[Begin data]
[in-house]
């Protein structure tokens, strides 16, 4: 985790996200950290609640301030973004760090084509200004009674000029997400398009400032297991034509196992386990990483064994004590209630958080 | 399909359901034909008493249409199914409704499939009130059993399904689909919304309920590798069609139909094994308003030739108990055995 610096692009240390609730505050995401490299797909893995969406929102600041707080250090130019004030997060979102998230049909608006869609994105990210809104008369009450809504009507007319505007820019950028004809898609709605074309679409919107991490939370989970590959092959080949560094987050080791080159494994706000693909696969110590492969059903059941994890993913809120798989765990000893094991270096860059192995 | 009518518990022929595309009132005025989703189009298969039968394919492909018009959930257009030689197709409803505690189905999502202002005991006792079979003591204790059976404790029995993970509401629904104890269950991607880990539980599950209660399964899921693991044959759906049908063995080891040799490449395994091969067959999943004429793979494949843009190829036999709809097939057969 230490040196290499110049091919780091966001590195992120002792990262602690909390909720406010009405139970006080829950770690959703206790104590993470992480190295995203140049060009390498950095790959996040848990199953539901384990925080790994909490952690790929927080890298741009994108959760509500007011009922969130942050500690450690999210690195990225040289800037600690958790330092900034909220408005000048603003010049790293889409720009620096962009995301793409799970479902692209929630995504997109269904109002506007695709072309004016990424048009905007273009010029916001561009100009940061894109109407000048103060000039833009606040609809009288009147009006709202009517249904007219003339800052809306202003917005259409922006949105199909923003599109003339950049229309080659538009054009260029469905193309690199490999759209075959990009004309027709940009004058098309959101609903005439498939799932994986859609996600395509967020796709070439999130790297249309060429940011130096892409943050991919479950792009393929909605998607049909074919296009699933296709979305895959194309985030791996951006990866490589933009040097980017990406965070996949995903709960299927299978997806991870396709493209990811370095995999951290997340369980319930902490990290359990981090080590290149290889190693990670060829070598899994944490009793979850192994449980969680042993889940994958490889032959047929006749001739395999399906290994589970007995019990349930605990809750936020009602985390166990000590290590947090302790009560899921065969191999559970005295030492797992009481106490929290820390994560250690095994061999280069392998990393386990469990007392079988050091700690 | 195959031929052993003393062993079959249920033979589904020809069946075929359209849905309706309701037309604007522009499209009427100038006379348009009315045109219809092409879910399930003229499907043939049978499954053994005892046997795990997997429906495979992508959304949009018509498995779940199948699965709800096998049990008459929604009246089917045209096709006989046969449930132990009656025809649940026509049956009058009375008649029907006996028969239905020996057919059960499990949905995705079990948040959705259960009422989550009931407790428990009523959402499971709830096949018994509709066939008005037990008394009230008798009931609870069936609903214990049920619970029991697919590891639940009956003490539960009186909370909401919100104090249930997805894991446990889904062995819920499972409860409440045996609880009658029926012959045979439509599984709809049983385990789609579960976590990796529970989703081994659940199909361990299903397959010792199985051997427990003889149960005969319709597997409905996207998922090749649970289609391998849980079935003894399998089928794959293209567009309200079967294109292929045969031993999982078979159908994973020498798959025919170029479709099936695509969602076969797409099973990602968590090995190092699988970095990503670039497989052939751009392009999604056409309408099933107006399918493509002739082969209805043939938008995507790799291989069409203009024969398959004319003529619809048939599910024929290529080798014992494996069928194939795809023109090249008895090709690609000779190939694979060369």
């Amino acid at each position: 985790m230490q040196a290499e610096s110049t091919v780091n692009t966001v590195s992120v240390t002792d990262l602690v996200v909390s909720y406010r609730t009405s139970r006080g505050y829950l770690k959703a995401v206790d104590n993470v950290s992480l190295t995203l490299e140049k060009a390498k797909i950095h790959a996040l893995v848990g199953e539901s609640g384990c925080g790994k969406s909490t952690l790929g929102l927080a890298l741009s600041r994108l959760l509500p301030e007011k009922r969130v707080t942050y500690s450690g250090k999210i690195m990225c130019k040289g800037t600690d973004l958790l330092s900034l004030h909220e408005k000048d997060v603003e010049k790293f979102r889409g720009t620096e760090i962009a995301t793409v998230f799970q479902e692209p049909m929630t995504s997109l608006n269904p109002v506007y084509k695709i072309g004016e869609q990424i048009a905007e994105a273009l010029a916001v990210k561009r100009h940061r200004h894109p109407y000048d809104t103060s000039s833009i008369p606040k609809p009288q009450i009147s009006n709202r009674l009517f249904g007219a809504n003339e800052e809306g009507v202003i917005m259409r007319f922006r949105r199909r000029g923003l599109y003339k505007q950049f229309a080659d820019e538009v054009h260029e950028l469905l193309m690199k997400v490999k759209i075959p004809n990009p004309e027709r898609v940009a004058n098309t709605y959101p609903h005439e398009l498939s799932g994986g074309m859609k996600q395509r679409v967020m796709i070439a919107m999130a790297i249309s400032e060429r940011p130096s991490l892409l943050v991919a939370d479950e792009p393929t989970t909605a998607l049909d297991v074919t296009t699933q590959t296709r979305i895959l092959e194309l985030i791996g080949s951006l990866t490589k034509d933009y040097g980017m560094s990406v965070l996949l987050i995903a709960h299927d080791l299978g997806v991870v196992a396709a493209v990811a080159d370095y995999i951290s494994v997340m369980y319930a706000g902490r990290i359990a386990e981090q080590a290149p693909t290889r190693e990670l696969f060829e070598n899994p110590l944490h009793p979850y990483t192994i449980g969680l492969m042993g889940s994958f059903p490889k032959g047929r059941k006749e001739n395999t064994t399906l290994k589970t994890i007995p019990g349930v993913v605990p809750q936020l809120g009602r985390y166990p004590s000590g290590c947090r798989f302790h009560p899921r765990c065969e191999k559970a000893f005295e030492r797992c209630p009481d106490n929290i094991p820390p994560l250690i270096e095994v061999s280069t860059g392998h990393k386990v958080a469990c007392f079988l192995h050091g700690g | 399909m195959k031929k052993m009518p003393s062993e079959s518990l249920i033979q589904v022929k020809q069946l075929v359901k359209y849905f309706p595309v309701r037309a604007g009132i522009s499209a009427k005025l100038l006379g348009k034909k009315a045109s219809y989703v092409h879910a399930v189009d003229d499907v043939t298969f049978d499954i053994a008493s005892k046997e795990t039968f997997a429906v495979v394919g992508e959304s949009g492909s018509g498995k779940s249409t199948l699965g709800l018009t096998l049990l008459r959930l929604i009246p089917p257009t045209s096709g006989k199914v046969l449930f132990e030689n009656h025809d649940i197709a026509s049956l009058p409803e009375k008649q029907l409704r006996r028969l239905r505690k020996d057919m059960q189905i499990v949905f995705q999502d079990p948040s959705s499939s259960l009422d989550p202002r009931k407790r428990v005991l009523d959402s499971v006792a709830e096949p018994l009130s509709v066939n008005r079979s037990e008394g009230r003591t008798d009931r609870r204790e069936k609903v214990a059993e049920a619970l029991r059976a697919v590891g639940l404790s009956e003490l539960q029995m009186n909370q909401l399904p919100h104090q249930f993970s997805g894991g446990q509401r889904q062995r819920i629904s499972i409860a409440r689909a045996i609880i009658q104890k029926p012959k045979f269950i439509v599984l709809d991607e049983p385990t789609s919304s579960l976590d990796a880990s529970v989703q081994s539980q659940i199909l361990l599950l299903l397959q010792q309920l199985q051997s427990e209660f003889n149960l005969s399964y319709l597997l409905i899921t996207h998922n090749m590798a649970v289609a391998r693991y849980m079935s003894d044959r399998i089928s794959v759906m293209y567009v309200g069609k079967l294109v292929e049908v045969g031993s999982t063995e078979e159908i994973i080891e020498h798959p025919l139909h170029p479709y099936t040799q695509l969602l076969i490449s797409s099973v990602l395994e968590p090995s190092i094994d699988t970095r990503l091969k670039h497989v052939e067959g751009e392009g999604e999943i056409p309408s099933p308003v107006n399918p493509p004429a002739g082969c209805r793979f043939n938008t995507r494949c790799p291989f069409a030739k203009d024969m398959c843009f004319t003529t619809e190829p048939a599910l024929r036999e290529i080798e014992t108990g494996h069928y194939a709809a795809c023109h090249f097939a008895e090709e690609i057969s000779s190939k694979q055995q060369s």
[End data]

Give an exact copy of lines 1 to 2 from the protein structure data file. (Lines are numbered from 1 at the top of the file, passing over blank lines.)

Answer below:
[in-house]
């Protein structure tokens, strides 16, 4: 985790996200950290609640301030973004760090084509200004009674000029997400398009400032297991034509196992386990990483064994004590209630958080 | 399909359901034909008493249409199914409704499939009130059993399904689909919304309920590798069609139909094994308003030739108990055995 610096692009240390609730505050995401490299797909893995969406929102600041707080250090130019004030997060979102998230049909608006869609994105990210809104008369009450809504009507007319505007820019950028004809898609709605074309679409919107991490939370989970590959092959080949560094987050080791080159494994706000693909696969110590492969059903059941994890993913809120798989765990000893094991270096860059192995 | 009518518990022929595309009132005025989703189009298969039968394919492909018009959930257009030689197709409803505690189905999502202002005991006792079979003591204790059976404790029995993970509401629904104890269950991607880990539980599950209660399964899921693991044959759906049908063995080891040799490449395994091969067959999943004429793979494949843009190829036999709809097939057969 230490040196290499110049091919780091966001590195992120002792990262602690909390909720406010009405139970006080829950770690959703206790104590993470992480190295995203140049060009390498950095790959996040848990199953539901384990925080790994909490952690790929927080890298741009994108959760509500007011009922969130942050500690450690999210690195990225040289800037600690958790330092900034909220408005000048603003010049790293889409720009620096962009995301793409799970479902692209929630995504997109269904109002506007695709072309004016990424048009905007273009010029916001561009100009940061894109109407000048103060000039833009606040609809009288009147009006709202009517249904007219003339800052809306202003917005259409922006949105199909923003599109003339950049229309080659538009054009260029469905193309690199490999759209075959990009004309027709940009004058098309959101609903005439498939799932994986859609996600395509967020796709070439999130790297249309060429940011130096892409943050991919479950792009393929909605998607049909074919296009699933296709979305895959194309985030791996951006990866490589933009040097980017990406965070996949995903709960299927299978997806991870396709493209990811370095995999951290997340369980319930902490990290359990981090080590290149290889190693990670060829070598899994944490009793979850192994449980969680042993889940994958490889032959047929006749001739395999399906290994589970007995019990349930605990809750936020009602985390166990000590290590947090302790009560899921065969191999559970005295030492797992009481106490929290820390994560250690095994061999280069392998990393386990469990007392079988050091700690 | 195959031929052993003393062993079959249920033979589904020809069946075929359209849905309706309701037309604007522009499209009427100038006379348009009315045109219809092409879910399930003229499907043939049978499954053994005892046997795990997997429906495979992508959304949009018509498995779940199948699965709800096998049990008459929604009246089917045209096709006989046969449930132990009656025809649940026509049956009058009375008649029907006996028969239905020996057919059960499990949905995705079990948040959705259960009422989550009931407790428990009523959402499971709830096949018994509709066939008005037990008394009230008798009931609870069936609903214990049920619970029991697919590891639940009956003490539960009186909370909401919100104090249930997805894991446990889904062995819920499972409860409440045996609880009658029926012959045979439509599984709809049983385990789609579960976590990796529970989703081994659940199909361990299903397959010792199985051997427990003889149960005969319709597997409905996207998922090749649970289609391998849980079935003894399998089928794959293209567009309200079967294109292929045969031993999982078979159908994973020498798959025919170029479709099936695509969602076969797409099973990602968590090995190092699988970095990503670039497989052939751009392009999604056409309408099933107006399918493509002739082969209805043939938008995507790799291989069409203009024969398959004319003529619809048939599910024929290529080798014992494996069928194939795809023109090249008895090709690609000779190939694979060369």